By John Lunt, Lunt Capital Management, Inc.
I learned an important investment truth early in my career—there are no certain outcomes in financial markets. Rather than prepare solely for what you think will happen or what you want to happen, think in terms of probabilities, and prepare for a variety of outcomes.
Let me rewind to the late 1990’s when my business partner Ryan and I started working together building dynamic models that used some of the earliest ETFs (Country WEBS, Select Sectors, etc.). Although we focused on ETFs, our early days included trading in a wide variety of financial instruments and strategies including individual stocks, currencies, futures, and options. We built momentum models, relative strength models, short-selling models, and even traditional value models.
Our research identified a company that fit all the traditional metrics of being significantly undervalued. This was a textbook case of deep value investing that would have made my business school professors proud! We proceeded to leave no stone unturned as we learned everything possible about the company. We pestered company management for updates. We poured over the company’s financials and studied all types of industry data. We spoke frequently with analysts who followed the company. In fact, our careful research found an error in one of the analyst’s research reports about the company. This analyst issued a new report after we alerted him about his error.
We believed we knew everything about the company and its industry, and we were certain others would soon discover this undervalued gem. We started buying aggressively. As the stock declined, we thought we were channeling our inner Warren Buffet as we bought more. Our conviction did not waiver and our commitment to research did not falter. The stock kept moving lower. This did not make sense! Company management agreed with our views. Analysts concurred with our valuation and thesis. The only one who did not agree with our findings was Mr. Market, as the stock kept going down. More than a year later, we closed this position for a steep loss. More than 20 years later, this experience seems like yesterday. Thankfully, it was just one position, but it left an indelible mark on our investment psyche. It was a painful lesson, but incredibly valuable!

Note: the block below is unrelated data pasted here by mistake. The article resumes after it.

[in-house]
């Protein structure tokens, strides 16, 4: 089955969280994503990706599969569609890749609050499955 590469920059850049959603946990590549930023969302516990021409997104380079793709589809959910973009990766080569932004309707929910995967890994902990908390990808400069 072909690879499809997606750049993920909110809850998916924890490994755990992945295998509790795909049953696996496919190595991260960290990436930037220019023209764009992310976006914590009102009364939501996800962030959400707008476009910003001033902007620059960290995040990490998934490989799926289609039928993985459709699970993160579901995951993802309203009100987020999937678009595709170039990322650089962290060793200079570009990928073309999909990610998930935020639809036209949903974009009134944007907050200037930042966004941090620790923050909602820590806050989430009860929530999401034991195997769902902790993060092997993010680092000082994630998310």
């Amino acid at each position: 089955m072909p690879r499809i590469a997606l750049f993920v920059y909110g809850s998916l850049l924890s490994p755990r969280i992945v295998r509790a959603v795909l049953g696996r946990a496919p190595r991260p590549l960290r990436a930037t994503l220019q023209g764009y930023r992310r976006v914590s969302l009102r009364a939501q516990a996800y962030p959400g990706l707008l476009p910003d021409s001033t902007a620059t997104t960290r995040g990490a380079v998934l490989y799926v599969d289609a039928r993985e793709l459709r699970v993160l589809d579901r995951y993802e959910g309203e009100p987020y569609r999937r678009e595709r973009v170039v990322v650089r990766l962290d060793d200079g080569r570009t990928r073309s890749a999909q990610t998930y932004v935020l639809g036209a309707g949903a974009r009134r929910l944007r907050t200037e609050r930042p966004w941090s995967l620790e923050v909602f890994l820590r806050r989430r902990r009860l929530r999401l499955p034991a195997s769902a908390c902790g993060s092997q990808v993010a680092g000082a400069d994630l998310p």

Formal study of investing and markets may create an impression of certainty associated with investment outcomes. Instead, investment reality exposes this pretended specificity and points to the tremendous ambiguity associated with markets and investing.
I have long referenced a 1999 commencement speech at the University of Pennsylvania by former Treasury Secretary Robert Rubin. Prior to his government service, he was senior partner and chairman of Goldman Sachs. He said the following: